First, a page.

“If the names are unknown, knowledge of the things also perishes.” ~ Carl Linnaeus, Philosophia Botanica, 1751
Paeonia ~ Peony, Gardenia ~ Photo was taken spring, 2017. She is a favorite in our garden.
One spring day, too many years ago, I was with my mom and we were visiting one of her favorite garden centers. No doubt, she was in pursuit of some fabulous horticulture specimen she had recently seen at a flower show. I enjoyed admiring all the gorgeousness, making mental notes of things I deemed lovely, visualizing them in my own garden. On this outing, mom was not only focused on her pursuit, she was also busy being my teacher. She was teaching me about names, by saying things like: “Oh Sandra, aren’t Beverly Sills and Edith Wolford stunning? And, isn’t the blue-green color in Jensen pretty?” I remember after one of her many introductions, saying to her, “Mom, how do you ever remember all those names?” Her reply, “Sandra, you want people to remember your name ~ don’t you?”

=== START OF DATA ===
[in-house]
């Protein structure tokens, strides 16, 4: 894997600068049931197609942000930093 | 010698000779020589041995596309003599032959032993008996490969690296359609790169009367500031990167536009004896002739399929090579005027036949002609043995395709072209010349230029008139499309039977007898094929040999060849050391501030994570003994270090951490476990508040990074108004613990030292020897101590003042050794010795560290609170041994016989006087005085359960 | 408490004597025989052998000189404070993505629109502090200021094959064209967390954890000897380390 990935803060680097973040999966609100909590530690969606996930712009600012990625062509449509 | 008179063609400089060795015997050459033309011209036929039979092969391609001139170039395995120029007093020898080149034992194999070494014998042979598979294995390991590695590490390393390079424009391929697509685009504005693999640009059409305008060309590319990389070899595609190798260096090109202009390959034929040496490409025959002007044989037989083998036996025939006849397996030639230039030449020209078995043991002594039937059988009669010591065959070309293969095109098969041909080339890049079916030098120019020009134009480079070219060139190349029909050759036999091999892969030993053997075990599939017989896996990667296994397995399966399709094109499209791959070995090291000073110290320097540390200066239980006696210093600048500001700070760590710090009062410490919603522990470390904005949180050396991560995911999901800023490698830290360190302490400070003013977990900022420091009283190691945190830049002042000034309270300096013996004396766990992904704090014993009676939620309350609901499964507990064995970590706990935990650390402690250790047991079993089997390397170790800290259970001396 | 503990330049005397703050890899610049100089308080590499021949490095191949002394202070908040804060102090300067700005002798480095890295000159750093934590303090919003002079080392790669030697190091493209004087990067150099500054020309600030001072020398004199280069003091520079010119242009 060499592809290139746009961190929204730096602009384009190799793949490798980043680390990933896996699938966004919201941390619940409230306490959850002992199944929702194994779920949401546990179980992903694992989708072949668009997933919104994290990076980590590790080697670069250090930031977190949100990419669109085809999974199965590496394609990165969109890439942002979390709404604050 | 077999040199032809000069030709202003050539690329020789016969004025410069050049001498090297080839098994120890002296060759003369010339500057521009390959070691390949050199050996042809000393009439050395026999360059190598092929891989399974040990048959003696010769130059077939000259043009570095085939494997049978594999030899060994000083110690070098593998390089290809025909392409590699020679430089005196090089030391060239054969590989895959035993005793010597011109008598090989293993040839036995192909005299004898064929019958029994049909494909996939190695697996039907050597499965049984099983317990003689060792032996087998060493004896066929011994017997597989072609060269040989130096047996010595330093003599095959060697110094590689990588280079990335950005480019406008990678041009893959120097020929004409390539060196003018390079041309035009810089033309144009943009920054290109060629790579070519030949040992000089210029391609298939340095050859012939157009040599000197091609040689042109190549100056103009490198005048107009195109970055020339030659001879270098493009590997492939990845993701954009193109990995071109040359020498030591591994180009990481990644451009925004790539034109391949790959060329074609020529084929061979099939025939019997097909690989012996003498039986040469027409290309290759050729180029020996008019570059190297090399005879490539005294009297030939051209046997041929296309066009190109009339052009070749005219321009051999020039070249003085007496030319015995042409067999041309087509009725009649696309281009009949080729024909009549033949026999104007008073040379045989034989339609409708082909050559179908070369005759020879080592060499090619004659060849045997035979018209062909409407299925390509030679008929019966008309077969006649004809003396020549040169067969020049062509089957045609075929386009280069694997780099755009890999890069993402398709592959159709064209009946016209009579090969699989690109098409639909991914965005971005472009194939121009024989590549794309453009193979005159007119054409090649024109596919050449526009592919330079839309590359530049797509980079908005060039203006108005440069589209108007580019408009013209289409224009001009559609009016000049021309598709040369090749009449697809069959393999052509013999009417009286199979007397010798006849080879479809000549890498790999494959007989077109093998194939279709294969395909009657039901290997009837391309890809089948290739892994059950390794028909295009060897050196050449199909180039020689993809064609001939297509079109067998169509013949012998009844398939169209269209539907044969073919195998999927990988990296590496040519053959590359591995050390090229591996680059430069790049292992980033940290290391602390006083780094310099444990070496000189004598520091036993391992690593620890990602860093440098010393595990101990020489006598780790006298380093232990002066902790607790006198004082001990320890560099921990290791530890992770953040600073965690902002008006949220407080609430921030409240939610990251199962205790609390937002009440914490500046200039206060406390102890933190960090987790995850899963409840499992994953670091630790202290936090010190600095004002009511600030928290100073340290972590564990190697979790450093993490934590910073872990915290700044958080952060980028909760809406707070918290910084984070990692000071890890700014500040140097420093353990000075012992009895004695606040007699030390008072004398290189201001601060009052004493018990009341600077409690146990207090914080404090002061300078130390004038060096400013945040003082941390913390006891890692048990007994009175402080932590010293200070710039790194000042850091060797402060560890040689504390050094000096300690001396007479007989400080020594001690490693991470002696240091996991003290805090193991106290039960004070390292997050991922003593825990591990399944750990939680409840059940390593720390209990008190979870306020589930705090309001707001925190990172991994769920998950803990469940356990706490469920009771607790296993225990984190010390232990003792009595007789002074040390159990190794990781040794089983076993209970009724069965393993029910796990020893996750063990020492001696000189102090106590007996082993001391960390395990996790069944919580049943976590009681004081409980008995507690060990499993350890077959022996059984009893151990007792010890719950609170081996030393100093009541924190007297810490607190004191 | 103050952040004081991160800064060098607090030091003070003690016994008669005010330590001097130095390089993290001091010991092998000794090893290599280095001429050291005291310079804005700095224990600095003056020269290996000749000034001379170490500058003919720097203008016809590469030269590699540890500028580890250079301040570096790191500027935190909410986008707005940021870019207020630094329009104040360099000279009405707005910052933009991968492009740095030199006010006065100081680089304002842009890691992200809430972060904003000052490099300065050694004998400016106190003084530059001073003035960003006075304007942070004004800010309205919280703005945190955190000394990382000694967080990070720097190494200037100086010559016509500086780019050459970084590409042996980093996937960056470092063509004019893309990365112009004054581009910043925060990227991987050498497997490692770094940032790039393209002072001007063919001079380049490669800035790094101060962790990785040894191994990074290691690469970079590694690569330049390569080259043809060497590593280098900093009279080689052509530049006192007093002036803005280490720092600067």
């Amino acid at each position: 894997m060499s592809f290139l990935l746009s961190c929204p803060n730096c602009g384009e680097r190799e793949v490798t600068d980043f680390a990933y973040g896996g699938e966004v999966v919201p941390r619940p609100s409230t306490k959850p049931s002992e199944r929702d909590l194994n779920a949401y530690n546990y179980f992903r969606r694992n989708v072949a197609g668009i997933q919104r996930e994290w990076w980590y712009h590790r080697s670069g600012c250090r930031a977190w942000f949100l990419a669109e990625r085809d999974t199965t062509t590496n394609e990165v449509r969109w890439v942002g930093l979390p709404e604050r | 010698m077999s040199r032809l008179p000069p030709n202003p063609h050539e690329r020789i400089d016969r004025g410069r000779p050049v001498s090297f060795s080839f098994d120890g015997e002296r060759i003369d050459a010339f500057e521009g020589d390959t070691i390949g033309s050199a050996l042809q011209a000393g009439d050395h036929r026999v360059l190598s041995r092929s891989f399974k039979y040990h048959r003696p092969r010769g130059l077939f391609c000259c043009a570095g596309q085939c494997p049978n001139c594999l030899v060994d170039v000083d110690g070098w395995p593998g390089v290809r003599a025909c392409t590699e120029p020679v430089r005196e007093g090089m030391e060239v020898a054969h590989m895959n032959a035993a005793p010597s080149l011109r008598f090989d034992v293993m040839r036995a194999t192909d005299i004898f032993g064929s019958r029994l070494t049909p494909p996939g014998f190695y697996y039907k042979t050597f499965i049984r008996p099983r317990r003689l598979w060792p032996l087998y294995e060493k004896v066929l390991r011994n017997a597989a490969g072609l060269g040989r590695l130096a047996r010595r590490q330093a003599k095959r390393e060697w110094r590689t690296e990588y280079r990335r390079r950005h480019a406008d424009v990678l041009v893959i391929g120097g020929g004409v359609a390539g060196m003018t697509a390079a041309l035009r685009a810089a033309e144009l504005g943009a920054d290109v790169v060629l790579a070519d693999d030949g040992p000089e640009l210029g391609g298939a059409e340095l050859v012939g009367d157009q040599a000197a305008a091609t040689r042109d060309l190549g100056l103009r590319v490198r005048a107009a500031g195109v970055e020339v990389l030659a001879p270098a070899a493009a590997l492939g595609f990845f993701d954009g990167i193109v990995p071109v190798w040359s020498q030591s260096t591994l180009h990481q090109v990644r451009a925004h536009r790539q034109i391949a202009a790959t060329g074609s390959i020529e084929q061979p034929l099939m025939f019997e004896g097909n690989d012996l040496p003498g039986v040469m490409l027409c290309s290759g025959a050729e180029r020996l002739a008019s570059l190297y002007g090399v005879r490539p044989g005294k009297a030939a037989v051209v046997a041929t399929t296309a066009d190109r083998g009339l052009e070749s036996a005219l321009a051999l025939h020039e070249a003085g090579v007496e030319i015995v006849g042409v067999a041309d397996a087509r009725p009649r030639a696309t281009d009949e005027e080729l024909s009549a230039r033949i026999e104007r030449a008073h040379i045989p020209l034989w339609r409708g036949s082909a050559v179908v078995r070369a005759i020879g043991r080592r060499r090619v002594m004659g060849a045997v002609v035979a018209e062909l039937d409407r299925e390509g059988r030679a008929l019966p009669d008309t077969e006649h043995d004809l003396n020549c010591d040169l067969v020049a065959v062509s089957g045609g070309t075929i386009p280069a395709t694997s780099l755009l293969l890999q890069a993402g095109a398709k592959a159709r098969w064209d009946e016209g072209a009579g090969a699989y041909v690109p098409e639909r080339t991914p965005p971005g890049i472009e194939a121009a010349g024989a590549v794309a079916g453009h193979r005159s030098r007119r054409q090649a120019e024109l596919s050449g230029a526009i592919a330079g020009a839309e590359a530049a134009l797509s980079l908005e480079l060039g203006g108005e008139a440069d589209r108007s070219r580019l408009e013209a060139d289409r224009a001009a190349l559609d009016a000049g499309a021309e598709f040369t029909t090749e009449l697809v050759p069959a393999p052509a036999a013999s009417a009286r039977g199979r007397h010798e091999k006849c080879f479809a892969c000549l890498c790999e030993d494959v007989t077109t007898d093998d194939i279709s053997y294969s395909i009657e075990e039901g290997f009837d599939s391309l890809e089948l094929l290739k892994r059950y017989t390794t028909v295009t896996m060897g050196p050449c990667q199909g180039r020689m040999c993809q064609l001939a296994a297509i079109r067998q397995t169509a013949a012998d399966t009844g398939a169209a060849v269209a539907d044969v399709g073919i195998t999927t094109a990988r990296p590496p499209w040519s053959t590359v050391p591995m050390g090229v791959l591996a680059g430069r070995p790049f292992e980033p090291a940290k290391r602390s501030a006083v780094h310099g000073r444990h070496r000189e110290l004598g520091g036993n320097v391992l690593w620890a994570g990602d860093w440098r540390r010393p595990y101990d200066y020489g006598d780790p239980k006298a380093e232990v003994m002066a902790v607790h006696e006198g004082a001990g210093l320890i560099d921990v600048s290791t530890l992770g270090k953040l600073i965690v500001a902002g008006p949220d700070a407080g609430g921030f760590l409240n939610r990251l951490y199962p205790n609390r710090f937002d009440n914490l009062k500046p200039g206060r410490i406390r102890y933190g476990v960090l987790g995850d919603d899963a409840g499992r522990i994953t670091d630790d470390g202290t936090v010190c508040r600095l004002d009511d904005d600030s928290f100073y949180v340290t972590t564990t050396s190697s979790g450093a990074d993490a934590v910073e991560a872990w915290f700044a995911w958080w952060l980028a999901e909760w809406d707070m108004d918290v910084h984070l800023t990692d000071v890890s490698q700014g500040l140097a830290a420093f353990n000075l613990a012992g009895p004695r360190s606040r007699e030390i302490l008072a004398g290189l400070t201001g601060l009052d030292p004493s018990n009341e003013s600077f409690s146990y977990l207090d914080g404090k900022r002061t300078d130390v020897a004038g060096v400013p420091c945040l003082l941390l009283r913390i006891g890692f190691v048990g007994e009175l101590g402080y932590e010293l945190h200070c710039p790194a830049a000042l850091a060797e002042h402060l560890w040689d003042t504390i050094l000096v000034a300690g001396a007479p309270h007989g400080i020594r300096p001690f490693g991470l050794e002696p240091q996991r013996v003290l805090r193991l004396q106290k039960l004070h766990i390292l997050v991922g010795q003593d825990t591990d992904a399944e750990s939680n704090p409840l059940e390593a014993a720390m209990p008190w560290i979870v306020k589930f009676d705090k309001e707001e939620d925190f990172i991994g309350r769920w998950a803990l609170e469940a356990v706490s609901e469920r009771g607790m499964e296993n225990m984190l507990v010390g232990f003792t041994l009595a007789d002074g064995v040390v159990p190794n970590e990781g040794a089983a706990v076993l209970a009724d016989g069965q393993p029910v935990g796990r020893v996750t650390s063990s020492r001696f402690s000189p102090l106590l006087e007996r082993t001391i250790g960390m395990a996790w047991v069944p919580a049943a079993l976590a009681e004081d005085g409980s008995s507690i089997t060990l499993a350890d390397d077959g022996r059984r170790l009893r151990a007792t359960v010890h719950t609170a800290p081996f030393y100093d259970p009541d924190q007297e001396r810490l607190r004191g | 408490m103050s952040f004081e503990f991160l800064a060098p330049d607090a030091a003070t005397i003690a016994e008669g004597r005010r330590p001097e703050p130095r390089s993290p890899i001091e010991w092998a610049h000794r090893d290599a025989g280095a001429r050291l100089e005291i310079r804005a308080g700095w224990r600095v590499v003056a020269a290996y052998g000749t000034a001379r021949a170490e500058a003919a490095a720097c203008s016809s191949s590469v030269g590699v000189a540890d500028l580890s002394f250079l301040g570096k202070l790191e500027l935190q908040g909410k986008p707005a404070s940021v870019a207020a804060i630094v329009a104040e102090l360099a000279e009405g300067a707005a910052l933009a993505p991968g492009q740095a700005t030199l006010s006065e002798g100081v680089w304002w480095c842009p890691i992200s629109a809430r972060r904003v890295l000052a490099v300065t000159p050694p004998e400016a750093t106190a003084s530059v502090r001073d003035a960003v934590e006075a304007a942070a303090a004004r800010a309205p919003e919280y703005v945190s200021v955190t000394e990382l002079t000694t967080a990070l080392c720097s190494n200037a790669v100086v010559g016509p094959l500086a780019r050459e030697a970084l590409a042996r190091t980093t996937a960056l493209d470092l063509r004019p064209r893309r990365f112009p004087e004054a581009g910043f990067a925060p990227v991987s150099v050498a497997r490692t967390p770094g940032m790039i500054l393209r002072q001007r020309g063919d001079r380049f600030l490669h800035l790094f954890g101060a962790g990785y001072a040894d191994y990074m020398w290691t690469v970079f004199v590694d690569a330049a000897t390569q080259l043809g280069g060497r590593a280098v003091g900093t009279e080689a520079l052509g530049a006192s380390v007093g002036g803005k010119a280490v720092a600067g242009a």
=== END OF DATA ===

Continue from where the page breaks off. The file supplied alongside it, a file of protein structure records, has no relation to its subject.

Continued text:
While I do not remember what fabulous plant mom was in pursuit of that particular day, I will never forget what she said to me. And just recently, after all these years, the dots finally connected.
“Tis my faith that every flower enjoys the air it breathes.” William Wordsworth
Iris Germanica ~ Iris, Edith Wolford
Iris Germanica ~ Iris, Beverly Sills ~ In our garden, spring 2017.
Mom’s beloved, Iris Germanica ~ Iris, Laced Cotton. Happily living in our garden.